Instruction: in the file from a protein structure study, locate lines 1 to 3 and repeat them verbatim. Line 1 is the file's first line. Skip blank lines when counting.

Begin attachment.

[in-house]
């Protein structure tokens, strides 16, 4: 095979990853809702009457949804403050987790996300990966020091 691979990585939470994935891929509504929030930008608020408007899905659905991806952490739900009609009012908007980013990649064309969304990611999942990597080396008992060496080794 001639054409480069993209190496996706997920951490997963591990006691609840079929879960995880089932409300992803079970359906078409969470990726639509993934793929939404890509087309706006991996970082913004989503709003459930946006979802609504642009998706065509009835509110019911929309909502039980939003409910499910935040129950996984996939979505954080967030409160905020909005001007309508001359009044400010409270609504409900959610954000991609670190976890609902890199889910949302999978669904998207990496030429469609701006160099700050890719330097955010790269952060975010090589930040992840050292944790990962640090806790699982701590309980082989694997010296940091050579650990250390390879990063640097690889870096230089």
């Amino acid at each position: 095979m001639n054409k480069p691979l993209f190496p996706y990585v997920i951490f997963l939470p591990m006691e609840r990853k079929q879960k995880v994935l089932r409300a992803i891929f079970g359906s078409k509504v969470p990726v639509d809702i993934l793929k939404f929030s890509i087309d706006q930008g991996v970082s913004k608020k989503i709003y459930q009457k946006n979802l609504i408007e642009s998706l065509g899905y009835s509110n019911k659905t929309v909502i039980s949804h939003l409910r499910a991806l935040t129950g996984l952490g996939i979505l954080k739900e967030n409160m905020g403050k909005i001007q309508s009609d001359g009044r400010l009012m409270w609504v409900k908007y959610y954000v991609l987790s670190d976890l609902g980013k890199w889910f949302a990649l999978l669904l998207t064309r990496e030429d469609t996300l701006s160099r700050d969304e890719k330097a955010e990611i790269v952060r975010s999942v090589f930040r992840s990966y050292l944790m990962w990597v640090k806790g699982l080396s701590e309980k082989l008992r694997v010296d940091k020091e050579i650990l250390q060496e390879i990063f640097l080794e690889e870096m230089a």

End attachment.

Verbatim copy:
[in-house]
């Protein structure tokens, strides 16, 4: 095979990853809702009457949804403050987790996300990966020091 691979990585939470994935891929509504929030930008608020408007899905659905991806952490739900009609009012908007980013990649064309969304990611999942990597080396008992060496080794 001639054409480069993209190496996706997920951490997963591990006691609840079929879960995880089932409300992803079970359906078409969470990726639509993934793929939404890509087309706006991996970082913004989503709003459930946006979802609504642009998706065509009835509110019911929309909502039980939003409910499910935040129950996984996939979505954080967030409160905020909005001007309508001359009044400010409270609504409900959610954000991609670190976890609902890199889910949302999978669904998207990496030429469609701006160099700050890719330097955010790269952060975010090589930040992840050292944790990962640090806790699982701590309980082989694997010296940091050579650990250390390879990063640097690889870096230089």
């Amino acid at each position: 095979m001639n054409k480069p691979l993209f190496p996706y990585v997920i951490f997963l939470p591990m006691e609840r990853k079929q879960k995880v994935l089932r409300a992803i891929f079970g359906s078409k509504v969470p990726v639509d809702i993934l793929k939404f929030s890509i087309d706006q930008g991996v970082s913004k608020k989503i709003y459930q009457k946006n979802l609504i408007e642009s998706l065509g899905y009835s509110n019911k659905t929309v909502i039980s949804h939003l409910r499910a991806l935040t129950g996984l952490g996939i979505l954080k739900e967030n409160m905020g403050k909005i001007q309508s009609d001359g009044r400010l009012m409270w609504v409900k908007y959610y954000v991609l987790s670190d976890l609902g980013k890199w889910f949302a990649l999978l669904l998207t064309r990496e030429d469609t996300l701006s160099r700050d969304e890719k330097a955010e990611i790269v952060r975010s999942v090589f930040r992840s990966y050292l944790m990962w990597v640090k806790g699982l080396s701590e309980k082989l008992r694997v010296d940091k020091e050579i650990l250390q060496e390879i990063f640097l080794e690889e870096m230089a």